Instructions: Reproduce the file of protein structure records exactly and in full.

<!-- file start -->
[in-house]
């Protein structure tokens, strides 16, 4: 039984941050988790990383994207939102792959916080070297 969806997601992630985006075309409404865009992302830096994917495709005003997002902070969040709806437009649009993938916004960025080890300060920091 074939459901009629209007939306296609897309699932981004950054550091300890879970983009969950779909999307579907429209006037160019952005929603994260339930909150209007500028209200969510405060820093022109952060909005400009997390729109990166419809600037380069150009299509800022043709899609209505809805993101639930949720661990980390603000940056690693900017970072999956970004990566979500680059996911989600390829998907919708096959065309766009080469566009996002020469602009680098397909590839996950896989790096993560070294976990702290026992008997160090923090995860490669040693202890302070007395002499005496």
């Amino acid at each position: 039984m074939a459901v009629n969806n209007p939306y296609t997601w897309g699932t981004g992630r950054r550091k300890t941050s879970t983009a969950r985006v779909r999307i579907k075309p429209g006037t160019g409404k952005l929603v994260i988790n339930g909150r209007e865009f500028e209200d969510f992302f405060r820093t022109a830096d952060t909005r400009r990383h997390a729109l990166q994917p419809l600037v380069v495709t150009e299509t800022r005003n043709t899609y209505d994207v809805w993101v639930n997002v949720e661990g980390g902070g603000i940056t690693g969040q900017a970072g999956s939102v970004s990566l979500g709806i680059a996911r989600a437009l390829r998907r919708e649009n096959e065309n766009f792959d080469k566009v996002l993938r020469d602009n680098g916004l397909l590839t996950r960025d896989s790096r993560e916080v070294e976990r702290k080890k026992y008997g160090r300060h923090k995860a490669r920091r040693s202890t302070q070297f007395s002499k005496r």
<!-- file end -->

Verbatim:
[in-house]
């Protein structure tokens, strides 16, 4: 039984941050988790990383994207939102792959916080070297 969806997601992630985006075309409404865009992302830096994917495709005003997002902070969040709806437009649009993938916004960025080890300060920091 074939459901009629209007939306296609897309699932981004950054550091300890879970983009969950779909999307579907429209006037160019952005929603994260339930909150209007500028209200969510405060820093022109952060909005400009997390729109990166419809600037380069150009299509800022043709899609209505809805993101639930949720661990980390603000940056690693900017970072999956970004990566979500680059996911989600390829998907919708096959065309766009080469566009996002020469602009680098397909590839996950896989790096993560070294976990702290026992008997160090923090995860490669040693202890302070007395002499005496």
């Amino acid at each position: 039984m074939a459901v009629n969806n209007p939306y296609t997601w897309g699932t981004g992630r950054r550091k300890t941050s879970t983009a969950r985006v779909r999307i579907k075309p429209g006037t160019g409404k952005l929603v994260i988790n339930g909150r209007e865009f500028e209200d969510f992302f405060r820093t022109a830096d952060t909005r400009r990383h997390a729109l990166q994917p419809l600037v380069v495709t150009e299509t800022r005003n043709t899609y209505d994207v809805w993101v639930n997002v949720e661990g980390g902070g603000i940056t690693g969040q900017a970072g999956s939102v970004s990566l979500g709806i680059a996911r989600a437009l390829r998907r919708e649009n096959e065309n766009f792959d080469k566009v996002l993938r020469d602009n680098g916004l397909l590839t996950r960025d896989s790096r993560e916080v070294e976990r702290k080890k026992y008997g160090r300060h923090k995860a490669r920091r040693s202890t302070q070297f007395s002499k005496r």